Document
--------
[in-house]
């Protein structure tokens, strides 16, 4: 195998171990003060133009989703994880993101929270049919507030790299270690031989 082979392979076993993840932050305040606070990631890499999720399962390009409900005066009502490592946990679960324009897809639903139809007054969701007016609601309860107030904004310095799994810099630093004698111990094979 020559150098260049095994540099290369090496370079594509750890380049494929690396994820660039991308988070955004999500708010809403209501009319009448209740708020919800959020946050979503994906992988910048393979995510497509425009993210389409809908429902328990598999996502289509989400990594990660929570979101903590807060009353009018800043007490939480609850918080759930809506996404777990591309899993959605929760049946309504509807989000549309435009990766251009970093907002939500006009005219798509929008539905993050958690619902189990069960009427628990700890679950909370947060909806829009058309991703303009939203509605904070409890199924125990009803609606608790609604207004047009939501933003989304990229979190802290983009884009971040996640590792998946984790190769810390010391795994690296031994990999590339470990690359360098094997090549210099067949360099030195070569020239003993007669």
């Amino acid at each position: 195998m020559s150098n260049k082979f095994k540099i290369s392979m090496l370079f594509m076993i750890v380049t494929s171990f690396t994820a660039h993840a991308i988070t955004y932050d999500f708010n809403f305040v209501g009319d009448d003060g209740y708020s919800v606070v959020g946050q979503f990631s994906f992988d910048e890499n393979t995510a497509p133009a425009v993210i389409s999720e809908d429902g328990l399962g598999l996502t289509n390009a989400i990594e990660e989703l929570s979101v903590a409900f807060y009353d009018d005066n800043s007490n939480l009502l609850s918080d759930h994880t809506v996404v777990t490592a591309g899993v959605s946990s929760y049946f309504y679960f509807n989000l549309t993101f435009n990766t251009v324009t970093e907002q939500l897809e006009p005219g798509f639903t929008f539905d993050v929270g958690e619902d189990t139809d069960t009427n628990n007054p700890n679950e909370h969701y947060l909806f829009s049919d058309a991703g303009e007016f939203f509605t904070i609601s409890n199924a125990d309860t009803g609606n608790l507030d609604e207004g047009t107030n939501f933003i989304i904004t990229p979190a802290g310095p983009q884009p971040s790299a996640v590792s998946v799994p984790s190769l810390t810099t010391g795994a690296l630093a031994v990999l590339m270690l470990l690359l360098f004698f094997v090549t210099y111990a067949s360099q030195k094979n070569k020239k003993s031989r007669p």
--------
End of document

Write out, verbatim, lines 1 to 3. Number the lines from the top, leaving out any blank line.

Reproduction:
[in-house]
């Protein structure tokens, strides 16, 4: 195998171990003060133009989703994880993101929270049919507030790299270690031989 082979392979076993993840932050305040606070990631890499999720399962390009409900005066009502490592946990679960324009897809639903139809007054969701007016609601309860107030904004310095799994810099630093004698111990094979 020559150098260049095994540099290369090496370079594509750890380049494929690396994820660039991308988070955004999500708010809403209501009319009448209740708020919800959020946050979503994906992988910048393979995510497509425009993210389409809908429902328990598999996502289509989400990594990660929570979101903590807060009353009018800043007490939480609850918080759930809506996404777990591309899993959605929760049946309504509807989000549309435009990766251009970093907002939500006009005219798509929008539905993050958690619902189990069960009427628990700890679950909370947060909806829009058309991703303009939203509605904070409890199924125990009803609606608790609604207004047009939501933003989304990229979190802290983009884009971040996640590792998946984790190769810390010391795994690296031994990999590339470990690359360098094997090549210099067949360099030195070569020239003993007669």
């Amino acid at each position: 195998m020559s150098n260049k082979f095994k540099i290369s392979m090496l370079f594509m076993i750890v380049t494929s171990f690396t994820a660039h993840a991308i988070t955004y932050d999500f708010n809403f305040v209501g009319d009448d003060g209740y708020s919800v606070v959020g946050q979503f990631s994906f992988d910048e890499n393979t995510a497509p133009a425009v993210i389409s999720e809908d429902g328990l399962g598999l996502t289509n390009a989400i990594e990660e989703l929570s979101v903590a409900f807060y009353d009018d005066n800043s007490n939480l009502l609850s918080d759930h994880t809506v996404v777990t490592a591309g899993v959605s946990s929760y049946f309504y679960f509807n989000l549309t993101f435009n990766t251009v324009t970093e907002q939500l897809e006009p005219g798509f639903t929008f539905d993050v929270g958690e619902d189990t139809d069960t009427n628990n007054p700890n679950e909370h969701y947060l909806f829009s049919d058309a991703g303009e007016f939203f509605t904070i609601s409890n199924a125990d309860t009803g609606n608790l507030d609604e207004g047009t107030n939501f933003i989304i904004t990229p979190a802290g310095p983009q884009p971040s790299a996640v590792s998946v799994p984790s190769l810390t810099t010391g795994a690296l630093a031994v990999l590339m270690l470990l690359l360098f004698f094997v090549t210099y111990a067949s360099q030195k094979n070569k020239k003993s031989r007669p």